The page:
Beijing: In a massive nationwide crackdown on internet crime, Chinese police Saturday said they have arrested 1,065 suspects and deleted more than 208,000 “harmful” online messages. Six people were detained Friday for “disseminating” online rumours about a military coup in the capital.
Operators of 3,117 websites have received warnings, Xinhua quoted a spokesman from the Beijing police’s cyber-security department.
At least 70 internet companies that defied the warnings have received “administrative punishments”, including forced closure.
A total of 16 websites were shut down and six people detained in China Friday for “fabricating” and “disseminating” online rumours about the coup.
The State Internet Information Office (SIIO) and Beijing police said the websites spread rumours of “military vehicles entering Beijing and something wrong going on in Beijing”, that were fabricated by “some lawless people”.
The campaign dubbed “Spring Breeze” was launched Feb 14. It targeted the dissemination of information related to smuggling of firearms, drugs and toxic chemicals as well as sale of human organs, counterfeit certificates and invoices and trade in personal information.
The spokesman urged internet users to actively oppose the spread of harmful information.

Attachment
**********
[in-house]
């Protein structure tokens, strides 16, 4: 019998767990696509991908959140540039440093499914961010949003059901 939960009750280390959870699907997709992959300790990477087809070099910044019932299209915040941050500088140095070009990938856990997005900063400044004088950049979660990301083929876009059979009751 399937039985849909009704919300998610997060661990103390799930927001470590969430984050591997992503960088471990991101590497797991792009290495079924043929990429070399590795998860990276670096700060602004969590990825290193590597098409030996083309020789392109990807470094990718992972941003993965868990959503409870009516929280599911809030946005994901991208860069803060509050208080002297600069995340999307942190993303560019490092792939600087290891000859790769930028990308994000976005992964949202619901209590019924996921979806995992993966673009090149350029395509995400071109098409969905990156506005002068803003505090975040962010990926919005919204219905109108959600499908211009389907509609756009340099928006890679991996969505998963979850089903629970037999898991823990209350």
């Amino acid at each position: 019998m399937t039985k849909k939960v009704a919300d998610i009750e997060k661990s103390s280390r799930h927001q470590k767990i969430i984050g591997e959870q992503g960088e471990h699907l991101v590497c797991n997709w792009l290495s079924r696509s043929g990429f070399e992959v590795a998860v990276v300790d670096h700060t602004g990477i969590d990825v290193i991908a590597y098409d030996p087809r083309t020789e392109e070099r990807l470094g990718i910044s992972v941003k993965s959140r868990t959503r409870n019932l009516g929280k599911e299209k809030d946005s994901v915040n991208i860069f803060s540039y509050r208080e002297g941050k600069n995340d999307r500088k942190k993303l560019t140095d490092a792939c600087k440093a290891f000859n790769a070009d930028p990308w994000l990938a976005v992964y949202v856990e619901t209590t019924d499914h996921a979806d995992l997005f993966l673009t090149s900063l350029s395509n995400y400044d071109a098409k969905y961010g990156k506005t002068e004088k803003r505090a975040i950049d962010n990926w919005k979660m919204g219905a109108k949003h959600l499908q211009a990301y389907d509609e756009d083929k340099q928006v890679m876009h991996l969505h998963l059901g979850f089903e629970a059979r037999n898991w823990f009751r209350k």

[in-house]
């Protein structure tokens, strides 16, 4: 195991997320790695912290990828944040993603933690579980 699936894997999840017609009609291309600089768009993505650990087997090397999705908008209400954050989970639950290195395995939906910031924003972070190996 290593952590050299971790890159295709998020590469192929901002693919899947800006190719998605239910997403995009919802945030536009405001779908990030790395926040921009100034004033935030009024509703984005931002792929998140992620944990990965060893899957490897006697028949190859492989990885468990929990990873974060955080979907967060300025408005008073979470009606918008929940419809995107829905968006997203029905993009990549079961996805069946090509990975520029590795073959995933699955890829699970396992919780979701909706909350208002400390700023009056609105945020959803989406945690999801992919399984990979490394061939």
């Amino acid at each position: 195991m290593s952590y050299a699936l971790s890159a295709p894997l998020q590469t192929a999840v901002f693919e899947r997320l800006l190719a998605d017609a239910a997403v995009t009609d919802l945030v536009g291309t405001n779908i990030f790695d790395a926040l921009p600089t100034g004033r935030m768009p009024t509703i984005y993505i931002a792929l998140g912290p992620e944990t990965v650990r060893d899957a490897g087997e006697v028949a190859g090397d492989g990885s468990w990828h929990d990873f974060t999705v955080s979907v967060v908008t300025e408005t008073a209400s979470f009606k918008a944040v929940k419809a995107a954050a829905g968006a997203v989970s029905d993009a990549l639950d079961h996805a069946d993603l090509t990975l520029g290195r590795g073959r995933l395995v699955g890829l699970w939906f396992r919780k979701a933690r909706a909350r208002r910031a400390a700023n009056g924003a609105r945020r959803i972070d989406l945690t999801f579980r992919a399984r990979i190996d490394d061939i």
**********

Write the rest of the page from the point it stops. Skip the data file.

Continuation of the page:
Two popular Chinese microblogging sites have suspended comment functions after they were “punished” for allowing the rumours about the military coup in Beijing.
A SIIO spokesman said the two sites — weibo.com and t.qq.com — have been “punished accordingly” by internet administration authorities in Beijing and Guangdong respectively.
The t.qq.com put up an online announcement Saturday that it has decided to suspend comment function from March 31 to April 3 to clean up the rumours and other illegal information spread through the microblog.
The weibo.com also released an announcement saying it would suspend comment function during the same period.
According to RIA Novosti, rumours of a possible coup attempt began to circulate on the internet after top leadership contender Bo Xilai was sacked as head of the mega city of Chongqing earlier this month.
Bo’s dimissal came amid allegations that his former ally and police chief had tried to seek asylum at a US consulate.
State-owned People’s Daily said in a commentary: “Internet rumours and lies packaged as ‘facts’ will turn conjecture into ‘reality’, stir up trouble online and disturb people’s minds. If allowed to run amok, they will seriously disrupt social order, affect social stability and harm social integrity.”